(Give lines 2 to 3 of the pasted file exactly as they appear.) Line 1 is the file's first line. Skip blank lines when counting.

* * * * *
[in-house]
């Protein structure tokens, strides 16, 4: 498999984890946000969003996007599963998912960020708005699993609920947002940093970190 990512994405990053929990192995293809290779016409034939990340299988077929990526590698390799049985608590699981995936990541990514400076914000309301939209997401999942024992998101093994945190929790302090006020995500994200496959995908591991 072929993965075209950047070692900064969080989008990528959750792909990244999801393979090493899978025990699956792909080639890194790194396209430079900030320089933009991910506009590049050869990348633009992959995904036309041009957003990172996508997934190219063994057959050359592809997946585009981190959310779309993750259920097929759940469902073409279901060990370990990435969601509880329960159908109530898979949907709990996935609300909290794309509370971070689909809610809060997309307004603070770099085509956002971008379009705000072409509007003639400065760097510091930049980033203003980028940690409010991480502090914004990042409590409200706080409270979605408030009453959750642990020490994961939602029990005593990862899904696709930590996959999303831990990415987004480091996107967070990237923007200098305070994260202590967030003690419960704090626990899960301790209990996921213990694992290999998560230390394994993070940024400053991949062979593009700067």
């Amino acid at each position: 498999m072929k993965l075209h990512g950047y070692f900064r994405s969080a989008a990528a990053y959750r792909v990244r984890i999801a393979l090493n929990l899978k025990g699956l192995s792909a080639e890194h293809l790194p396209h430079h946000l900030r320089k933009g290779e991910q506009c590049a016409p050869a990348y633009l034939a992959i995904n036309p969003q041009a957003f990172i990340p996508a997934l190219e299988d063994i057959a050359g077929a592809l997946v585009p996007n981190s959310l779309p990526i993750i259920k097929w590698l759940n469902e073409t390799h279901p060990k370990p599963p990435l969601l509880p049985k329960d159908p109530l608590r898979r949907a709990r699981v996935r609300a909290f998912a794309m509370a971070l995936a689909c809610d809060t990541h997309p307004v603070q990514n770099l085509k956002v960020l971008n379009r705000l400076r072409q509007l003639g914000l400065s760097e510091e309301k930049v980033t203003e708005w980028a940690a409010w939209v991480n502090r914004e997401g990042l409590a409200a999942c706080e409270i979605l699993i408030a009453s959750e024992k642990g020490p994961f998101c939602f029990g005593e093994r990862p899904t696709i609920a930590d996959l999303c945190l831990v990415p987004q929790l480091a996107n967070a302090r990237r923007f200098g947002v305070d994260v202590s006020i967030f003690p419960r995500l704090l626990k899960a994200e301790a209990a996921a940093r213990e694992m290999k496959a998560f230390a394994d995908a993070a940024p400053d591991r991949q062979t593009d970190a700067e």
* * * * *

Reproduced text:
């Protein structure tokens, strides 16, 4: 498999984890946000969003996007599963998912960020708005699993609920947002940093970190 990512994405990053929990192995293809290779016409034939990340299988077929990526590698390799049985608590699981995936990541990514400076914000309301939209997401999942024992998101093994945190929790302090006020995500994200496959995908591991 072929993965075209950047070692900064969080989008990528959750792909990244999801393979090493899978025990699956792909080639890194790194396209430079900030320089933009991910506009590049050869990348633009992959995904036309041009957003990172996508997934190219063994057959050359592809997946585009981190959310779309993750259920097929759940469902073409279901060990370990990435969601509880329960159908109530898979949907709990996935609300909290794309509370971070689909809610809060997309307004603070770099085509956002971008379009705000072409509007003639400065760097510091930049980033203003980028940690409010991480502090914004990042409590409200706080409270979605408030009453959750642990020490994961939602029990005593990862899904696709930590996959999303831990990415987004480091996107967070990237923007200098305070994260202590967030003690419960704090626990899960301790209990996921213990694992290999998560230390394994993070940024400053991949062979593009700067």
């Amino acid at each position: 498999m072929k993965l075209h990512g950047y070692f900064r994405s969080a989008a990528a990053y959750r792909v990244r984890i999801a393979l090493n929990l899978k025990g699956l192995s792909a080639e890194h293809l790194p396209h430079h946000l900030r320089k933009g290779e991910q506009c590049a016409p050869a990348y633009l034939a992959i995904n036309p969003q041009a957003f990172i990340p996508a997934l190219e299988d063994i057959a050359g077929a592809l997946v585009p996007n981190s959310l779309p990526i993750i259920k097929w590698l759940n469902e073409t390799h279901p060990k370990p599963p990435l969601l509880p049985k329960d159908p109530l608590r898979r949907a709990r699981v996935r609300a909290f998912a794309m509370a971070l995936a689909c809610d809060t990541h997309p307004v603070q990514n770099l085509k956002v960020l971008n379009r705000l400076r072409q509007l003639g914000l400065s760097e510091e309301k930049v980033t203003e708005w980028a940690a409010w939209v991480n502090r914004e997401g990042l409590a409200a999942c706080e409270i979605l699993i408030a009453s959750e024992k642990g020490p994961f998101c939602f029990g005593e093994r990862p899904t696709i609920a930590d996959l999303c945190l831990v990415p987004q929790l480091a996107n967070a302090r990237r923007f200098g947002v305070d994260v202590s006020i967030f003690p419960r995500l704090l626990k899960a994200e301790a209990a996921a940093r213990e694992m290999k496959a998560f230390a394994d995908a993070a940024p400053d591991r991949q062979t593009d970190a700067e």